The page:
So here we have it – I appear to be part of a community of dysfunctional people who are very good at supporting each other. This has been one of the blessings of my mental health problems over the years – all those wonderful and interesting people I meet along the way. And what people they are! People with amazing intelligence and quirky, questioning minds. People who are funny, who you can hold a proper conversation with. People who are there for you even when their own world is caving in.

I was talking to another friend about this recently and I began to question my language and the use of the word ‘dysfunctional’. I started adding qualifiers – that I only meant dysfunctional in relation to how this rather narrow-minded world sees normality and ‘normal’ ways of being in the first place. What is ‘normal’ anyway, and who’s to say that this is a healthy place to be? My friend immediately responded: ‘You are the New Functional.’

Brilliant! I love it. I had to reach for a pen and paper to write it down because my memory is as dysfunctional as my mental health. This was no easy thing, given that I was driving at the time. ‘Remember that phrase,’ I told my friend as I sent telepathic thoughts to the next set of traffic lights willing them to turn red so that I could safely record this moment of wisdom and insight. I have it beside me now – a scruffy piece of paper with my shopping list on it, and at the bottom the words: ‘The New Functional – communities of dysfunctional people supporting each other’.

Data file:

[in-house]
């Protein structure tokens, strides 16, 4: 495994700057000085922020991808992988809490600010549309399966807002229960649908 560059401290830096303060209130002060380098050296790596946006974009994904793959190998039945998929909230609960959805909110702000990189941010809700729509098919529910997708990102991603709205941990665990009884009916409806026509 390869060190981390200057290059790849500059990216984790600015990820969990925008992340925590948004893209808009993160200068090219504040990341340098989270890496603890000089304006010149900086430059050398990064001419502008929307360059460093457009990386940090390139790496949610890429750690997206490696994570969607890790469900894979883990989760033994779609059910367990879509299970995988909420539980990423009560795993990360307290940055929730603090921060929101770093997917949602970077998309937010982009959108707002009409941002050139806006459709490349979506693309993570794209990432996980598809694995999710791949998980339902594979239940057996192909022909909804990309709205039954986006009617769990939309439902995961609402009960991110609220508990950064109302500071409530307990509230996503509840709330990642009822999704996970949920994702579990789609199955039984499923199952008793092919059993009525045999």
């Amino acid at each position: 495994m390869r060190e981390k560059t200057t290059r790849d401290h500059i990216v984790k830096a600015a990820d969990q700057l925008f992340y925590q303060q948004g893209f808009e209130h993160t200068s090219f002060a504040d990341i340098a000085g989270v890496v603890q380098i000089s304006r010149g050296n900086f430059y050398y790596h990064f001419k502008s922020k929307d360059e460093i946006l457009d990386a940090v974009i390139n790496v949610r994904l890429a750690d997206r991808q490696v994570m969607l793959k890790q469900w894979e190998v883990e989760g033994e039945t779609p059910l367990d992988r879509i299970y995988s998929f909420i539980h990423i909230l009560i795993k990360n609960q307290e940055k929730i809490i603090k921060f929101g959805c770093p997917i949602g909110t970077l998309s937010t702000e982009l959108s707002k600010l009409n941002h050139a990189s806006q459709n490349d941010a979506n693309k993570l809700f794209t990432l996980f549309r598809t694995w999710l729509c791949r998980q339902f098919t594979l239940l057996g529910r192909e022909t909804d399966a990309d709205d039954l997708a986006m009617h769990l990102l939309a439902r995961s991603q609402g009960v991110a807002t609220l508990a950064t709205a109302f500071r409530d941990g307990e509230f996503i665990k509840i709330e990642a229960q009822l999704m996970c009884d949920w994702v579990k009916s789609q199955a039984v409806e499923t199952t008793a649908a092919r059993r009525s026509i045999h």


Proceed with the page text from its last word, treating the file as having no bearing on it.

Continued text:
The more I think about this the more I like it. It seems to me that it’s not about whether I, personally, am a ‘functional’ person or not. It’s more about how we deal with what we are given. The way my lovely friends have supported and helped me has been far more effective and fruitful (in terms of me feeling a bit better) than anything the mental health services have been able to offer me. The mental health services are overstretched and underfunded, and my hope that they may be able to give me someone to talk to regularly about how I handle things is probably misplaced. However an expectation that my friends will be there for me has always proved to be built on solid foundations.

Beyond this is the massive well of kindness and support available from complete strangers – something that has been facilitated by social media and people’s willingness to share their innermost feelings via blogs. The community of people who share experiences around their mental health is very varied – both in personality types and the kinds of problems we encounter – but when it comes to supporting each other we always come up trumps.